Talking about the economy, Bank of England chief economist Andy Haldane said that it “appears to be writhing in both agony and ecstasy,” a way too intimate mental image from a central banker on a Friday morning.
He’s blaming a slowdown in global growth, more international political tension, and the failure of wage growth to return to the British economy, despite the fastest drop in unemployment in modern history.
The phrase applies just as much to the US: the equity selloff and falling bond yields of recent days are happening despite a fairly solid economic performance, at least in comparison to recent years.
“Put in rather plainer English, I am gloomier,” Haldane added. Like Fed policymaker James Bullard yesterday, Haldane now sees the possibility that loose monetary policy could continue for longer, adding: “interest rates could remain lower for longer, certainly than I had expected three months ago.”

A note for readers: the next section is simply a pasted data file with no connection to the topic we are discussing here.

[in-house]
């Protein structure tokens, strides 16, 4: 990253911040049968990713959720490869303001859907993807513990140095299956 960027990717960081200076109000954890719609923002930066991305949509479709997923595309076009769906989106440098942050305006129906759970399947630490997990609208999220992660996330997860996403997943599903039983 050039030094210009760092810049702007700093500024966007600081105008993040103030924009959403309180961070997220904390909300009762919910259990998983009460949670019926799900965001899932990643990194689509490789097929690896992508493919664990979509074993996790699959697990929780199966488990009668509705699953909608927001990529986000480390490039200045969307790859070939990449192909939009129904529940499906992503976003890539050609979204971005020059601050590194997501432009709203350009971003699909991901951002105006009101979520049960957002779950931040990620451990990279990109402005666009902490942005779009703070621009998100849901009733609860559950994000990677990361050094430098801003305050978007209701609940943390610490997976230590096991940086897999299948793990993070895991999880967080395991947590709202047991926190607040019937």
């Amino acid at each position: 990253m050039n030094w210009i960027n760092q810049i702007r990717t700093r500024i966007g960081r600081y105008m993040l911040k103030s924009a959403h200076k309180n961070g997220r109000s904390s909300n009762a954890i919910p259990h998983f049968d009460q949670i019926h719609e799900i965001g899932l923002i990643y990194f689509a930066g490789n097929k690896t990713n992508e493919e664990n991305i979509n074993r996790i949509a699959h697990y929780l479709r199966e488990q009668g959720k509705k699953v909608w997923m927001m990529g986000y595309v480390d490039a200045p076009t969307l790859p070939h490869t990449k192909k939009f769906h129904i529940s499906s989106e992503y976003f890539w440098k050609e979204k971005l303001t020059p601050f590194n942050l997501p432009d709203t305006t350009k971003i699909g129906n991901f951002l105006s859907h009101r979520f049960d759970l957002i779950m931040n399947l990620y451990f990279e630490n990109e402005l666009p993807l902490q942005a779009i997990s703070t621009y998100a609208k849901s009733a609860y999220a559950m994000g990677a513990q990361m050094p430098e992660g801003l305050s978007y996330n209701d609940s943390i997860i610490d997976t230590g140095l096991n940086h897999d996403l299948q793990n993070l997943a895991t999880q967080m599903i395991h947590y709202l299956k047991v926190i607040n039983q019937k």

That’s a fairly bold comment from someone in a high position at the Bank. Until pretty recently, some analysts had expected an interest rate hike in the UK as soon as November. It now looks like central banks across the world are rushing to backpedal, and promise low rates for longer.
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